Home' Trinidad and Tobago Guardian : January 4th 2014 Contents A14
Guardian www.guardian.co.tt Saturday, January 4, 2014
Plants and animals in the
Aripero mangrove and Dow River
are now facing the threat of irre-
versible damage, as the oil spill
ravaging the south-western
peninsula has crept further into
the protected area.
Otaheite Fisherfolk Association
president Michael Ramnath,
speaking with the T&T Guardian
in a telephone interview on Thurs-
day, described the situation as an
"environmental disaster" and said
nothing was being done.
"The oil has gone into the man-
grove and contaminated the area,"
"This is a national crisis, where
the mangrove has been totally
contaminated with this black oil
and all the living things inside
there, from the crabs, the fish, the
oysters and the shrimps, have
died. The mangrove roots are
coated with oil."
Ramnath lamented that the
clean-up activities were going at
a "snail s pace. It is very, very
slow. I have never seen so much
devastation to mangrove and
nothing is being done."
On December 17, the first oil
spill was discovered in San Fer-
nando. By the following day oil
began washing ashore in La Brea.
Yesterday marked 18 days that
Petrotrin has been battling to con-
tain the oil spill which has ravaged
the south-western peninsula.
US experts from a Florida-based
firm, Oil Spill Response, have been
assisting in the clean-up effort.
However, on Monday, Petrotrin
chairman Lindsay Gillette
announced the discovery of the
11th oil spill in two weeks.
Ramnath said the situation is
worrying for Otaheite fishermen,
who depend on the Aripero man-
grove for their livelihood. On
Monday, Otaheite fishermen took
the T&T Guardian and other
media personnel on a boat tour
of the area to highlight the con-
dition of the mangrove and the
thick layer of oil creeping towards
it.Thick oil had formed a carpet-
like layer over the sand along the
coastline and oil was seen coating
some of the mangrove roots.
Ramnath said since then the
situation had worsened and oil
had intruded into the mangrove
and Dow River, Rousillac.
"The oil has engulfed the river
"South of the mangrove is a
large lake that is covered with a
thick layer of oil.
"When the guys lower their nets
to drag the bottom of the sea it
(the sea floor) is covered with oil.
When they pull it (the net) up it
is covered with oil, (as well as)
the fish and shrimp, that is what
is left, is contaminated," Ramnath
He said the Aripero mangrove
is also one of the nesting areas
for the Scarlet Ibis and since the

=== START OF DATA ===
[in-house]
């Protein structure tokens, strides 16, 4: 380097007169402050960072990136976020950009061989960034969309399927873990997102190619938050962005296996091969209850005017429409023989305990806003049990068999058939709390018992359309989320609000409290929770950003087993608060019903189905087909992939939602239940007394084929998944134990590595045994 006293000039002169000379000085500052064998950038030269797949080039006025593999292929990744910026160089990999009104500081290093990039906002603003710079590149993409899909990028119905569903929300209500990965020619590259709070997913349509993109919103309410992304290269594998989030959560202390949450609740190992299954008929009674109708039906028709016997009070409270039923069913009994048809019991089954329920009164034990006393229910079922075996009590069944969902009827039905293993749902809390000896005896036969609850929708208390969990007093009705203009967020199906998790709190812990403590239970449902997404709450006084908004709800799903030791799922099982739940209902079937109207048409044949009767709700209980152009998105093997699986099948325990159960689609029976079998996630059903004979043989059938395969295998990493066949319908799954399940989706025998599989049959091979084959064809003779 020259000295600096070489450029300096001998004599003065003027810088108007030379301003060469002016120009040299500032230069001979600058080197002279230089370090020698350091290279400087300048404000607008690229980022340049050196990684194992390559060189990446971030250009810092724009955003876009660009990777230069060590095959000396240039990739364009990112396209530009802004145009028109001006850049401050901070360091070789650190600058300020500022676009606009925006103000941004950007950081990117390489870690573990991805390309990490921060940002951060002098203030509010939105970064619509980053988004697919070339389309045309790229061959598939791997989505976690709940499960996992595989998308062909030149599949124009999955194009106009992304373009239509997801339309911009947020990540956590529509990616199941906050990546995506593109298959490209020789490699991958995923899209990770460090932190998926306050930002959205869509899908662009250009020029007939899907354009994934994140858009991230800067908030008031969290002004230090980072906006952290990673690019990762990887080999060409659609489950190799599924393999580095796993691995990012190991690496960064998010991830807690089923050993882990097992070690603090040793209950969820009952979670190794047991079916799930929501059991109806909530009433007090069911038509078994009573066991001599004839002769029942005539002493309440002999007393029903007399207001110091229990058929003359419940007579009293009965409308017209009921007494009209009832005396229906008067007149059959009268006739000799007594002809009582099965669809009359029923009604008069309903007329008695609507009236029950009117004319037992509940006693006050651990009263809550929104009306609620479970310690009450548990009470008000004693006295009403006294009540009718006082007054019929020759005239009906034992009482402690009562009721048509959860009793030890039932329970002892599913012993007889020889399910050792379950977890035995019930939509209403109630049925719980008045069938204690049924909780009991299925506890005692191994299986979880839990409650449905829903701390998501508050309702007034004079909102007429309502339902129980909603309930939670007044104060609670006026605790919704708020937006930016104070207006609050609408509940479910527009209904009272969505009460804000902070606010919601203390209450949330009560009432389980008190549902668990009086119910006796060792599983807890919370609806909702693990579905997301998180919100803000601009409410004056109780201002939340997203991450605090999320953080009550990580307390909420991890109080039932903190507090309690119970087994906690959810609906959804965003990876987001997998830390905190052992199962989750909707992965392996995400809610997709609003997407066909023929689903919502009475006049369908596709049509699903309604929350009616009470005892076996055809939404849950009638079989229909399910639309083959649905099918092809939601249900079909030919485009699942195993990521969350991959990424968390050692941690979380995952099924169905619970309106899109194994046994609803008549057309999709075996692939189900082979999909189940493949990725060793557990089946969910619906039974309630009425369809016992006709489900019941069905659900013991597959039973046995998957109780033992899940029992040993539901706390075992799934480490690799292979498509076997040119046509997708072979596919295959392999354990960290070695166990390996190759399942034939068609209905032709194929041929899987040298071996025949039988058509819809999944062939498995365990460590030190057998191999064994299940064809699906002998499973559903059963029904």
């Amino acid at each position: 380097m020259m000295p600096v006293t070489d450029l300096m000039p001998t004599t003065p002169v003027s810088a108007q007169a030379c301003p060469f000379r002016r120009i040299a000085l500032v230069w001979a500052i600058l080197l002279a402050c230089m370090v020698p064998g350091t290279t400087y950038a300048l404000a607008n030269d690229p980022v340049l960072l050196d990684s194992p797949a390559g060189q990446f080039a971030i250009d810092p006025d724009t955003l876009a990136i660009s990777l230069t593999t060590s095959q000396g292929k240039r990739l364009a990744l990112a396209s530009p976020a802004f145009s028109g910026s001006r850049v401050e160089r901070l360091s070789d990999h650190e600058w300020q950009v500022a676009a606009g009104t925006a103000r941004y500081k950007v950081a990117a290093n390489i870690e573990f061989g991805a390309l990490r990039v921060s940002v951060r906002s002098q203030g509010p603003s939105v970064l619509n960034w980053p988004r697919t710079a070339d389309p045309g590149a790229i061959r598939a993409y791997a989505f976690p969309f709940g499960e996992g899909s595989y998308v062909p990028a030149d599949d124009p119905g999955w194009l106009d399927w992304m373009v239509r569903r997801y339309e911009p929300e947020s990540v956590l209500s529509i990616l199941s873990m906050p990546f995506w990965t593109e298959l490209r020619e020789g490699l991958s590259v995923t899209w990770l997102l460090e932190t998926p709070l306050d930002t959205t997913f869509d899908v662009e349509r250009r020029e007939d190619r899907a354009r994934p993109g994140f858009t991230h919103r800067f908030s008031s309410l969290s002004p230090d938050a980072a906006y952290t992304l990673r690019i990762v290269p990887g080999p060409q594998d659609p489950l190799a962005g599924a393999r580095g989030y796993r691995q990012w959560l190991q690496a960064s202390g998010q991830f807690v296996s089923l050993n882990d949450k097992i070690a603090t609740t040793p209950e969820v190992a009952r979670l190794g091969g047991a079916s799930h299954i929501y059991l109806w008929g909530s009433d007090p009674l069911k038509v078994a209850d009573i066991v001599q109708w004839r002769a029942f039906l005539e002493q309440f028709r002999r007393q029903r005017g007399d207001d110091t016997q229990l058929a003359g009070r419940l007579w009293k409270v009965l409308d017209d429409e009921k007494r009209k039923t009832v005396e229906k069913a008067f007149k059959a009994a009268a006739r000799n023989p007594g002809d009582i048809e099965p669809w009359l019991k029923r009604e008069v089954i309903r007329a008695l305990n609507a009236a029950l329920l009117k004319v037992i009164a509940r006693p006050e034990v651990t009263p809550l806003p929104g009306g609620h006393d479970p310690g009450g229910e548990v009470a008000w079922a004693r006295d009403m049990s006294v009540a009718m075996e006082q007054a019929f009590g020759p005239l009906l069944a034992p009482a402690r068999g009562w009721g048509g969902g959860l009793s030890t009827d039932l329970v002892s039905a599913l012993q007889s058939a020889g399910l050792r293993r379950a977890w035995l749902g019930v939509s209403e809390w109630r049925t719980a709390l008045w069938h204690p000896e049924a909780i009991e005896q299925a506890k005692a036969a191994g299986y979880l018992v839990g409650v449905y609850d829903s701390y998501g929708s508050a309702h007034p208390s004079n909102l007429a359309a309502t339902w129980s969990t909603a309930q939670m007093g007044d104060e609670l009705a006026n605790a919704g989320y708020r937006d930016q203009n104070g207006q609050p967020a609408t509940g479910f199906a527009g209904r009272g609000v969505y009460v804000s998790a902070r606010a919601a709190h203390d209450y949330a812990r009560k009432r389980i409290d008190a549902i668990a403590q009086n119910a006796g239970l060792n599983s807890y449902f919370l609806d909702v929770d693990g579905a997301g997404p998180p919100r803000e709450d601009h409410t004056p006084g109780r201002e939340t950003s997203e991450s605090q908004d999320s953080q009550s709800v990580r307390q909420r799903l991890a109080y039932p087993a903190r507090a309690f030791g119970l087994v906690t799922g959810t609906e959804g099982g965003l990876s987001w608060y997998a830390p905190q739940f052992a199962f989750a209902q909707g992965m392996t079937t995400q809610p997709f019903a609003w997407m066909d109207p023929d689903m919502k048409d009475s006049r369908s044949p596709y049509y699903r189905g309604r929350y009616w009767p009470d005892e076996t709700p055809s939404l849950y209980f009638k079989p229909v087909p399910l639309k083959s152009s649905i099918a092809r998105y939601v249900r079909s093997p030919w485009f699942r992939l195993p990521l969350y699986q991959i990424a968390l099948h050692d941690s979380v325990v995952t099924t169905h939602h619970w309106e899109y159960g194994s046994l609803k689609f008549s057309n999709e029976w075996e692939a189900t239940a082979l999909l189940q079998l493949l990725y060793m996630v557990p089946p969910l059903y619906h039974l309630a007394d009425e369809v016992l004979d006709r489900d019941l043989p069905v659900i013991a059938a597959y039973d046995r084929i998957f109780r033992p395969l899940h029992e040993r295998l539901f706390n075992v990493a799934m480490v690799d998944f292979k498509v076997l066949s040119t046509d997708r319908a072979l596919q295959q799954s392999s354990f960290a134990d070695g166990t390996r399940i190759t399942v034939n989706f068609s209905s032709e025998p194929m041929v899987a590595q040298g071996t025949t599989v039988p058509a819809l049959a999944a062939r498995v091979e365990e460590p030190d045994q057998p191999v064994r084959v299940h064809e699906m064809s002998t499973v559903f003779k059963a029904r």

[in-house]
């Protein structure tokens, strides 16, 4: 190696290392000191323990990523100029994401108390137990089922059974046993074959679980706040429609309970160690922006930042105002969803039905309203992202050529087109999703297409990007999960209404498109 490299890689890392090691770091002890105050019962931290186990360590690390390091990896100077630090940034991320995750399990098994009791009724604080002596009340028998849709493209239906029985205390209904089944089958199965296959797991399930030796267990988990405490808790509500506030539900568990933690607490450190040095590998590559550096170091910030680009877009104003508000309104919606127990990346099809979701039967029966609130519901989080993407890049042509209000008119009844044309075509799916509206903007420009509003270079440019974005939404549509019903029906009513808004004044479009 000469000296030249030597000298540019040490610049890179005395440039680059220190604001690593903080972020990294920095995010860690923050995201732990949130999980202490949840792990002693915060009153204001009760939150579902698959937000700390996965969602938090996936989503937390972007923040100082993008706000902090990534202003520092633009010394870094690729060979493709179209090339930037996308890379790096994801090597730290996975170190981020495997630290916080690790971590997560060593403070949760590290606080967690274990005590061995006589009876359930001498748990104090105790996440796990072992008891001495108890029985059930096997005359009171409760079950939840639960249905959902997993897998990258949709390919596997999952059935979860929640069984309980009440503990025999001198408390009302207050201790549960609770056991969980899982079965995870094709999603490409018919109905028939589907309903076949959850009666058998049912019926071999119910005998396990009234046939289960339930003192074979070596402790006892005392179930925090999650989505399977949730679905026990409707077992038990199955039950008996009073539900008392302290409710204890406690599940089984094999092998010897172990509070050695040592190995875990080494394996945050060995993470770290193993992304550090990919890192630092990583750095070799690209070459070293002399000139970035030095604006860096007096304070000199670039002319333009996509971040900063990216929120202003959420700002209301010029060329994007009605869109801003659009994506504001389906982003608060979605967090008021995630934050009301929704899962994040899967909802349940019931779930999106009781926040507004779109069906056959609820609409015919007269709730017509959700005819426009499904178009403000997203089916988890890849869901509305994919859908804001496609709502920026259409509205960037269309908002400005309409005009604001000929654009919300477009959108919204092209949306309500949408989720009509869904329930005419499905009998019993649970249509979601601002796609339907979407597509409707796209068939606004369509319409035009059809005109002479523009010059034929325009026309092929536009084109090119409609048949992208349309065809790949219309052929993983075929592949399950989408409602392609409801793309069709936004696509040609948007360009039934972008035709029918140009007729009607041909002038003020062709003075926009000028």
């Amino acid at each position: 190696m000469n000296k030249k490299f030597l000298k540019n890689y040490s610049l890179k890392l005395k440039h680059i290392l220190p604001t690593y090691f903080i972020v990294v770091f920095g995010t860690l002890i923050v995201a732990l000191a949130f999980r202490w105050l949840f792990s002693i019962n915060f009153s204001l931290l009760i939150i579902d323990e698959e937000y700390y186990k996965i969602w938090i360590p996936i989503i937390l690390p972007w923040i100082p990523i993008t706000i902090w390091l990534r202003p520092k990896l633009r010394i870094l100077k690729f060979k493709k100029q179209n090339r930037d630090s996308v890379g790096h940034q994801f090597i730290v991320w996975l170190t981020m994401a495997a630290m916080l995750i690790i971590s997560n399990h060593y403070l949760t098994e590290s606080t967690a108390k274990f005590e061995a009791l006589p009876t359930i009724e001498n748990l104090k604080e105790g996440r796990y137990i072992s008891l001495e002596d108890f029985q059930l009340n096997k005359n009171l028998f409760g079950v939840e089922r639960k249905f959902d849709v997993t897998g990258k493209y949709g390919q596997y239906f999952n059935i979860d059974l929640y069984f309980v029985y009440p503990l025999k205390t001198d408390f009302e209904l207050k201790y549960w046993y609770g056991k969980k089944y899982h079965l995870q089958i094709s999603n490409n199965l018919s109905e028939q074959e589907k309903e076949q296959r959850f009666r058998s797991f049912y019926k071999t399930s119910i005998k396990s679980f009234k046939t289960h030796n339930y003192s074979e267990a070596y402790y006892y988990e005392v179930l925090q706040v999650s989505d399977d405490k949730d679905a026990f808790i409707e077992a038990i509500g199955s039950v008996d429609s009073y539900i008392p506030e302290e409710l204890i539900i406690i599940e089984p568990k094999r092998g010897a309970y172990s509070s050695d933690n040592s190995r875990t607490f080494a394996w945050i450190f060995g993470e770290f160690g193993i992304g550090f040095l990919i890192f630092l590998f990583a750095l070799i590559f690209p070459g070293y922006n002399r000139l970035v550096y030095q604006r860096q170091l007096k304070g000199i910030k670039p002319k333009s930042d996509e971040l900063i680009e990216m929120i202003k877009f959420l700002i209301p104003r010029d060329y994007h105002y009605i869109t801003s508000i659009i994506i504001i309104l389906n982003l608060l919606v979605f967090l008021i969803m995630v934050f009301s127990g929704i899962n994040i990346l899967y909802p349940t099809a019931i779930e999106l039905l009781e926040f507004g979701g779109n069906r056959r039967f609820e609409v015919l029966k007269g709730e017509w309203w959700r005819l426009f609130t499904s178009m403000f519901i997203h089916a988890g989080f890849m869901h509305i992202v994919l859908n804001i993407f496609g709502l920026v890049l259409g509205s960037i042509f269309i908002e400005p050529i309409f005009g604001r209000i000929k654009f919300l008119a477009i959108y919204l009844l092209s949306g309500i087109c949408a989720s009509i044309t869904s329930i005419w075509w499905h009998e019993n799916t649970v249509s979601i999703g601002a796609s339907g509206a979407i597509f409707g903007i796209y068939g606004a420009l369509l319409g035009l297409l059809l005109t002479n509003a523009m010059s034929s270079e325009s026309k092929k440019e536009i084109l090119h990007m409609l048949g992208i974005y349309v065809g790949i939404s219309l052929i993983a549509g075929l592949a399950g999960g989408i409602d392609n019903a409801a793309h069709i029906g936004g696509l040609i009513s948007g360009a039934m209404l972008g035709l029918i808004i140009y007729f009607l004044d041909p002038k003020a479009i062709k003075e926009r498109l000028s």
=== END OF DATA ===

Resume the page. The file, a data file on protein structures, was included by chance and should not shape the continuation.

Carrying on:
oil began seeping into the area,
no one has seen any Scarlet Ibis
roosting in the mangrove.
"The crabs in the ground are
stuck in their holes. The birds are
feeding on the dead crabs on the
shore and they are dying too," he
"There are small red crabs
which the Scarlet Ibis eats, and
they have died, so the Scarlet Ibis
has migrated. We did not see any
yesterday. Normally you would
see them on the trees and they
would go feeding on the man-
Ramnath said oil had started
affecting fishing boats moored at
Otaheite Bay and he believed it
was heading north because of a
change in tidal currents.
"In the wet season the current
moves east to west (a downward
tide). When the dry season comes
the currents change: it would be
an up-tide. It moves west to east.
"The oil has reached Otaheite
and our biggest fear is if this oil
reaches into the Oropouche lagoon
when the up-tides start to come
in the dry season," he said.
A mantis shrimp covered in oil along the Almond Beach, Aripero, on Monday. Fishermen now fear the oil spill will
also affect the mangrove. PHOTO: RISHI RAGOONATH
A white egret stands in the oil polluted waters of Coffee Beach, La Brea.
The area has been hardest hit by the Petrotrin oil spill and
environmentalists fear there will be a long-standing impact on wildlife and
the ecosystem in the region long after the spill has been cleaned up.
PHOTO: KRISTIAN DE SILVA
Otahetie fisherman Balram Ramkharan shows the thick oil along Almond
Beach, Aripero, on Monday. Fishermen say the conditions have worsened
and they now fear the oil spill will also affect the mangrove.
PHOTO: RISHI RAGOONATH
Petrotrin oil spill reaches Aripero
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